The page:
but death has none.
I saw him coming (how rotten he looked),
and I watched him as he took and took:
and nothing was mine.

What, then, belonged to me; was mine, my own?
Was not even this utter wretchedness
on loan to me by fate?
Fate does not only claim your happiness,
it also wants your pain back and your tears
and buys the ruin as something useless, old.

Fate was present and acquired for a nothing
every expression my face is capable of,
even to the way I walk.
The daily diminishing of me went on
and after I was emptied fate gave me up
and left me standing there, abandoned.

~Translated by Albert Ernest Flemming

The Wait

It is life in slow motion,
it’s the heart in reverse,
it’s a hope-and-a-half:
too much and too little at once.

It’s a train that suddenly
stops with no station around,
and we can hear the cricket,
and, leaning out the carriage

door, we vainly contemplate
a wind we feel that stirs
the blooming meadows, the meadows
made imaginary by this stop.

~Translated by A. Poulin

A Walk

My eyes already touch the sunny hill.
going far ahead of the road I have begun.
So we are grasped by what we cannot grasp;
it has inner light, even from a distance-

and charges us, even if we do not reach it,
into something else, which, hardly sensing it,
we already are; a gesture waves us on
answering our own wave…
but what we feel is the wind in our faces.

~Translated by Robert Bly

Water Lily

My whole life is mine, but whoever says so
will deprive me, for it is infinite.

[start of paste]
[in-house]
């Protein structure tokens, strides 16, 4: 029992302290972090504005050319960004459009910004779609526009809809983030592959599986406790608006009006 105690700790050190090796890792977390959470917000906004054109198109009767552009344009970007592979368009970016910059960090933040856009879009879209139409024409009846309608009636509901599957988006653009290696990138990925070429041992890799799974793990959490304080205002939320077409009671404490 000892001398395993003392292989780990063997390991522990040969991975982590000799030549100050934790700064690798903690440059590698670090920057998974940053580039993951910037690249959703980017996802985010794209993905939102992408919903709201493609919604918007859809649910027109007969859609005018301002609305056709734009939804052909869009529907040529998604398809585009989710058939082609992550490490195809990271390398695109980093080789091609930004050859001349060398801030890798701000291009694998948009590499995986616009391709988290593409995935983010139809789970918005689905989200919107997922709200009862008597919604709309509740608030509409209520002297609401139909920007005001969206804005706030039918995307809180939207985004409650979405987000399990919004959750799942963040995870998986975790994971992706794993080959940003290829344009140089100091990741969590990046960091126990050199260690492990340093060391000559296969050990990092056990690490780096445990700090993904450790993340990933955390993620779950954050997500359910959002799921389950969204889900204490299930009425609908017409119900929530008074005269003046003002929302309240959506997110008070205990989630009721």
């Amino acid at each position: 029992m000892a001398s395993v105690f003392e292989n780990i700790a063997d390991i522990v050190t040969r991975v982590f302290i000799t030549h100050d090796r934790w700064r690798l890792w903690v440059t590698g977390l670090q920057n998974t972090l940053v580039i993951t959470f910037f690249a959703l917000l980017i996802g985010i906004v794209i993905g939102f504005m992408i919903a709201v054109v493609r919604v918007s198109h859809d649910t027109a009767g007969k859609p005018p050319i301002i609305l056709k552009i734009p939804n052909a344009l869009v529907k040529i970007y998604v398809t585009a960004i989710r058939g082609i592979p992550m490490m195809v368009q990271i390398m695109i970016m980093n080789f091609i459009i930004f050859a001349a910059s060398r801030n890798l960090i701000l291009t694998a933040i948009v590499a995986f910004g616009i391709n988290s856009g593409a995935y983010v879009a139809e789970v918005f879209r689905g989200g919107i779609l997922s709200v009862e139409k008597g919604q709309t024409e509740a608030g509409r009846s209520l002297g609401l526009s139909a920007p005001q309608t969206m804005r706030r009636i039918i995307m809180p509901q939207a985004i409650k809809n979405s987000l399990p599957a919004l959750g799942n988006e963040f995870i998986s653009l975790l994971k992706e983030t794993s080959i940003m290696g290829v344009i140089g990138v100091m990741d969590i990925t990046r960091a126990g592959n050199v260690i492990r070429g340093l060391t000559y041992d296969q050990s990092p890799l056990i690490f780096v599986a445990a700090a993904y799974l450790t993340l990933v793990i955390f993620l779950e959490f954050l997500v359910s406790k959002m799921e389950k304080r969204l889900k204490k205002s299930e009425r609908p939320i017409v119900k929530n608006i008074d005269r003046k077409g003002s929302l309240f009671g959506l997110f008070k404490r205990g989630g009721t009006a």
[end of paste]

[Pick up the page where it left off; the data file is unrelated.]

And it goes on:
The ripple of water, the shade of the sky
are mine; it is still the same, my life.

No desire opens me: I am full,
I never close myself with refusal-
in the rythm of my daily soul
I do not desire-I am moved;

by being moved I exert my empire,
making the dreams of night real:
into my body at the bottom of the water
I attract the beyonds of mirrors…

~Translated by A. Poulin

[What fields are as fragrant as your hands?]

What fields are as fragrant as your hands?
You feel how external fragrance stands
upon your stronger resistance.
Stars stand in images above.
Give me your mouth to soften, love;
ah, your hair is all in idleness.

See, I want to surround you with yourself
and the faded expectation lift
from the edges of your eyebrows;
I want, as with inner eyelids sheer,
to close for you all places which appear
by my tender caresses now.

~Translated by John J.L. Mood

What Survives

Who says that all must vanish?
Who knows, perhaps the flight
of the bird you wound remains,
and perhaps flowers survive
caresses in us, in their ground.

It isn’t the gesture that lasts,
but it dresses you again in gold
armor -from breast to knees-
and the battle was so pure